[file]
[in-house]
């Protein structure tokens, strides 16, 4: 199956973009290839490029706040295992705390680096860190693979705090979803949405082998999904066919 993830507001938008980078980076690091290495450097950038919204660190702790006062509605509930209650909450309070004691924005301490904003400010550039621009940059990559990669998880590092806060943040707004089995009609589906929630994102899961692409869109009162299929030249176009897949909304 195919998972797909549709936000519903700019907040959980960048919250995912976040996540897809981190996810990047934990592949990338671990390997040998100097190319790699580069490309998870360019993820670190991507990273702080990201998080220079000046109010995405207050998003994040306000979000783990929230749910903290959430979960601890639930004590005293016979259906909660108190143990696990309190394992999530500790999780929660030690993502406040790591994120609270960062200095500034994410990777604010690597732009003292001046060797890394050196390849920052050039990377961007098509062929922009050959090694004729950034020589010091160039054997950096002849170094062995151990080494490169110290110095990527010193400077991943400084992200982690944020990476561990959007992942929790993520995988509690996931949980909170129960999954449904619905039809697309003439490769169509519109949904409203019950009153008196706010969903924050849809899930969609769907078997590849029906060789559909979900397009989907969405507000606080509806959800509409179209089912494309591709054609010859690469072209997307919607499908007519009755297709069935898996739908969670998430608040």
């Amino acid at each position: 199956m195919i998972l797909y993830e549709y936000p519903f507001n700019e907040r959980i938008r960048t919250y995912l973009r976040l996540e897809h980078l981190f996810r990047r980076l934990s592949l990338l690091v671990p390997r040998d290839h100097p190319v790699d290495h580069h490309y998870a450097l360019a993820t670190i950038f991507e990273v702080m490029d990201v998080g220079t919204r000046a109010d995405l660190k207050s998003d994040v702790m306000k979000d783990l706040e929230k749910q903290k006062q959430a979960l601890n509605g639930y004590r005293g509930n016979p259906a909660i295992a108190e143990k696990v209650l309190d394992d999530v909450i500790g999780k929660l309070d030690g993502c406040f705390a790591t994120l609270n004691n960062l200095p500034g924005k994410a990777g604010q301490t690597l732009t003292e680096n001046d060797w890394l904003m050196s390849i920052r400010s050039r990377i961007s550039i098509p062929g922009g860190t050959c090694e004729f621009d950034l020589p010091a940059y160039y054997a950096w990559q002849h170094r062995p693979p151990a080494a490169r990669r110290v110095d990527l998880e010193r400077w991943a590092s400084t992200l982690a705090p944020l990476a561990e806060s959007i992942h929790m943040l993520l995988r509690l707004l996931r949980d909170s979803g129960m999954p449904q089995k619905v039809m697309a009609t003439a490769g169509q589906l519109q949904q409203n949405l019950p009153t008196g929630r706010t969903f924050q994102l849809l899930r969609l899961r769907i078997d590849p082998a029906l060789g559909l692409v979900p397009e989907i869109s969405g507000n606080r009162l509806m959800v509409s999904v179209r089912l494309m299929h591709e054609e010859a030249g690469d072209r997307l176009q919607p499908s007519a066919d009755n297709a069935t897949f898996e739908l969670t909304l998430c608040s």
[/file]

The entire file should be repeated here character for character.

[in-house]
């Protein structure tokens, strides 16, 4: 199956973009290839490029706040295992705390680096860190693979705090979803949405082998999904066919 993830507001938008980078980076690091290495450097950038919204660190702790006062509605509930209650909450309070004691924005301490904003400010550039621009940059990559990669998880590092806060943040707004089995009609589906929630994102899961692409869109009162299929030249176009897949909304 195919998972797909549709936000519903700019907040959980960048919250995912976040996540897809981190996810990047934990592949990338671990390997040998100097190319790699580069490309998870360019993820670190991507990273702080990201998080220079000046109010995405207050998003994040306000979000783990929230749910903290959430979960601890639930004590005293016979259906909660108190143990696990309190394992999530500790999780929660030690993502406040790591994120609270960062200095500034994410990777604010690597732009003292001046060797890394050196390849920052050039990377961007098509062929922009050959090694004729950034020589010091160039054997950096002849170094062995151990080494490169110290110095990527010193400077991943400084992200982690944020990476561990959007992942929790993520995988509690996931949980909170129960999954449904619905039809697309003439490769169509519109949904409203019950009153008196706010969903924050849809899930969609769907078997590849029906060789559909979900397009989907969405507000606080509806959800509409179209089912494309591709054609010859690469072209997307919607499908007519009755297709069935898996739908969670998430608040």
């Amino acid at each position: 199956m195919i998972l797909y993830e549709y936000p519903f507001n700019e907040r959980i938008r960048t919250y995912l973009r976040l996540e897809h980078l981190f996810r990047r980076l934990s592949l990338l690091v671990p390997r040998d290839h100097p190319v790699d290495h580069h490309y998870a450097l360019a993820t670190i950038f991507e990273v702080m490029d990201v998080g220079t919204r000046a109010d995405l660190k207050s998003d994040v702790m306000k979000d783990l706040e929230k749910q903290k006062q959430a979960l601890n509605g639930y004590r005293g509930n016979p259906a909660i295992a108190e143990k696990v209650l309190d394992d999530v909450i500790g999780k929660l309070d030690g993502c406040f705390a790591t994120l609270n004691n960062l200095p500034g924005k994410a990777g604010q301490t690597l732009t003292e680096n001046d060797w890394l904003m050196s390849i920052r400010s050039r990377i961007s550039i098509p062929g922009g860190t050959c090694e004729f621009d950034l020589p010091a940059y160039y054997a950096w990559q002849h170094r062995p693979p151990a080494a490169r990669r110290v110095d990527l998880e010193r400077w991943a590092s400084t992200l982690a705090p944020l990476a561990e806060s959007i992942h929790m943040l993520l995988r509690l707004l996931r949980d909170s979803g129960m999954p449904q089995k619905v039809m697309a009609t003439a490769g169509q589906l519109q949904q409203n949405l019950p009153t008196g929630r706010t969903f924050q994102l849809l899930r969609l899961r769907i078997d590849p082998a029906l060789g559909l692409v979900p397009e989907i869109s969405g507000n606080r009162l509806m959800v509409s999904v179209r089912l494309m299929h591709e054609e010859a030249g690469d072209r997307l176009q919607p499908s007519a066919d009755n297709a069935t897949f898996e739908l969670t909304l998430c608040s």